Background: Reducing the energetic cost of running seems the most feasible path to a sub-2-hour marathon. Footwear mass, cushioning, and bending stiffness each affect the energetic cost of running. Recently, prototype running shoes were developed that combine a new highly compliant and resilient midsole material with a stiff embedded plate.
Objective: The aim of this study was to determine if, and to what extent, these newly developed running shoes reduce the energetic cost of running compared with established marathon racing shoes.
Methods: 18 high-caliber athletes ran six 5-min trials (three shoes × two replicates) in prototype shoes (NP), and two established marathon shoes (NS and AB) during three separate sessions: 14, 16, and 18 km/h. We measured submaximal oxygen uptake and carbon dioxide production during minutes 3-5 and averaged energetic cost (W/kg) for the two trials in each shoe model.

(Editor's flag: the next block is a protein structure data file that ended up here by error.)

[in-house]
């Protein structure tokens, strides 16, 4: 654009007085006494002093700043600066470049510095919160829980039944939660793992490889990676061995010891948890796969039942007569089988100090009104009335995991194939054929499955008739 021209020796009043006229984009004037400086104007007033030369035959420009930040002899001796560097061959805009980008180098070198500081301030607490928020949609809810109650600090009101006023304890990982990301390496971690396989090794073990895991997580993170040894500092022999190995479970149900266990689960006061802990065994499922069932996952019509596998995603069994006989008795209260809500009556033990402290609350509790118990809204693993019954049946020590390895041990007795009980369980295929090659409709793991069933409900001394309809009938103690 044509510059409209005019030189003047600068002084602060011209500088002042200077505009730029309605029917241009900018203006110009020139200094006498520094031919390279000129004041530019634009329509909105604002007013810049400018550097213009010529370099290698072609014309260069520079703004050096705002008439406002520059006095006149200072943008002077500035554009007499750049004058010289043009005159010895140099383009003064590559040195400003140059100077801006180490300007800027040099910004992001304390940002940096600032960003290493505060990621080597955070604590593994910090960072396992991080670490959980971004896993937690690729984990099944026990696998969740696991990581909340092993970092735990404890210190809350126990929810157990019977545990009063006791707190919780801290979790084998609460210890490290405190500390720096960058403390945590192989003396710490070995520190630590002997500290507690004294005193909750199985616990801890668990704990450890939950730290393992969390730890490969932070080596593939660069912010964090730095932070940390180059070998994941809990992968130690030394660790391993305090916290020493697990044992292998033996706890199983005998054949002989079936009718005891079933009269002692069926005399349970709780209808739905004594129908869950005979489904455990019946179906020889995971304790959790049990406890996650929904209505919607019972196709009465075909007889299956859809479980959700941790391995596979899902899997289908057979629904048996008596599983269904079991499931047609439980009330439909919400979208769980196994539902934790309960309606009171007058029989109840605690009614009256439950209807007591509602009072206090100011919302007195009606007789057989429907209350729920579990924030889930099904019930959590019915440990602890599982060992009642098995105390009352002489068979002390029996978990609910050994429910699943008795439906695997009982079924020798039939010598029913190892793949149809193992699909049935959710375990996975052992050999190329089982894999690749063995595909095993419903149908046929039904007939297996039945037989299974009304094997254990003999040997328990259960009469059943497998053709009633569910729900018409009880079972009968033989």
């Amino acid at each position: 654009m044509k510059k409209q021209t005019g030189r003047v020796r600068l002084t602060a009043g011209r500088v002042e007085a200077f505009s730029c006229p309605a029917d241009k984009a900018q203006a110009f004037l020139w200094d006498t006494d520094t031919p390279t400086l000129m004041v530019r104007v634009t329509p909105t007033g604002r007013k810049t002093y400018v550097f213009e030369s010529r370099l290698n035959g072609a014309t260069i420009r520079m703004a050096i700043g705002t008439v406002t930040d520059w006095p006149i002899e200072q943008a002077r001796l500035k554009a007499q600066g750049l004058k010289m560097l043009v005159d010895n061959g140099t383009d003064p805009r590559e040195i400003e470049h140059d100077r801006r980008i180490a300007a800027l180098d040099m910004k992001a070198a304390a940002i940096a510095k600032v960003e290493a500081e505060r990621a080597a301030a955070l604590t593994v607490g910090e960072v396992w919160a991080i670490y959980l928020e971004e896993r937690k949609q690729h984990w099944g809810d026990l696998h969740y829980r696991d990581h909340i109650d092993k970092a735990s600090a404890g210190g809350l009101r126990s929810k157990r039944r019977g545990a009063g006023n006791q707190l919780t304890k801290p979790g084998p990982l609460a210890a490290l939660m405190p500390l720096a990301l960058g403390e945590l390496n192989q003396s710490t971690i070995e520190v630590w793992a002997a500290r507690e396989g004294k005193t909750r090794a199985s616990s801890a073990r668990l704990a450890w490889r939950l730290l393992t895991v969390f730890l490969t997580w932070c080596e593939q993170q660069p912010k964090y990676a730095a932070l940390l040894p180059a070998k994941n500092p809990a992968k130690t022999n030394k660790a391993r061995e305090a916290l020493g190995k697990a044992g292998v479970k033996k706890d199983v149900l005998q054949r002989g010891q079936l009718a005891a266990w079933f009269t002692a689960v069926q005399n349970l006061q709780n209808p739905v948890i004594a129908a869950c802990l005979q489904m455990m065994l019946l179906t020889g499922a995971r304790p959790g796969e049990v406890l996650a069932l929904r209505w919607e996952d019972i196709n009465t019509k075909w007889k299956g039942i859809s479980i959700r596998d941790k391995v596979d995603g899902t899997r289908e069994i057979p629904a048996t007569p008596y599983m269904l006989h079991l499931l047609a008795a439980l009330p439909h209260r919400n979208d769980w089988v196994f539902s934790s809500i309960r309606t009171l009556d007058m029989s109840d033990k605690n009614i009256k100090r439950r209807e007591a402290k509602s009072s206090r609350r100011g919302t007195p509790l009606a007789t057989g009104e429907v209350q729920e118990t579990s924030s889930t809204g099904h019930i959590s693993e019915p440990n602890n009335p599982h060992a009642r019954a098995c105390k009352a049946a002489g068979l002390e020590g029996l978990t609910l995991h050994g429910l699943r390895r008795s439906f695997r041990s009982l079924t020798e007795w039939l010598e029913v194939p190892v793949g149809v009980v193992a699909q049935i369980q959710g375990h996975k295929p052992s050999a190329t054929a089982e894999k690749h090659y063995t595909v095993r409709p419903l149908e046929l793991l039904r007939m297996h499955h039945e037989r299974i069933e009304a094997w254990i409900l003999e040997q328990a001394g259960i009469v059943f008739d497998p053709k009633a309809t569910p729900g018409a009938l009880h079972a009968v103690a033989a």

Results: Compared with the established racing shoes, the new shoes reduced the energetic cost of running in all 18 subjects tested. Averaged across all three velocities, the energetic cost for running in the NP shoes (16.45 ± 0.89 W/kg; mean ± SD) was 4.16 and 4.01% lower than in the NS and AB shoes, when shoe mass was matched (17.16 ± 0.92 and 17.14 ± 0.97 W/kg, respectively, both p < 0.001). The observed percent changes were independent of running velocity (14-18 km/h).
Conclusion: The prototype shoes lowered the energetic cost of running by 4% on average. We predict that with these shoes, top athletes could run substantially faster and achieve the first sub-2-hour marathon.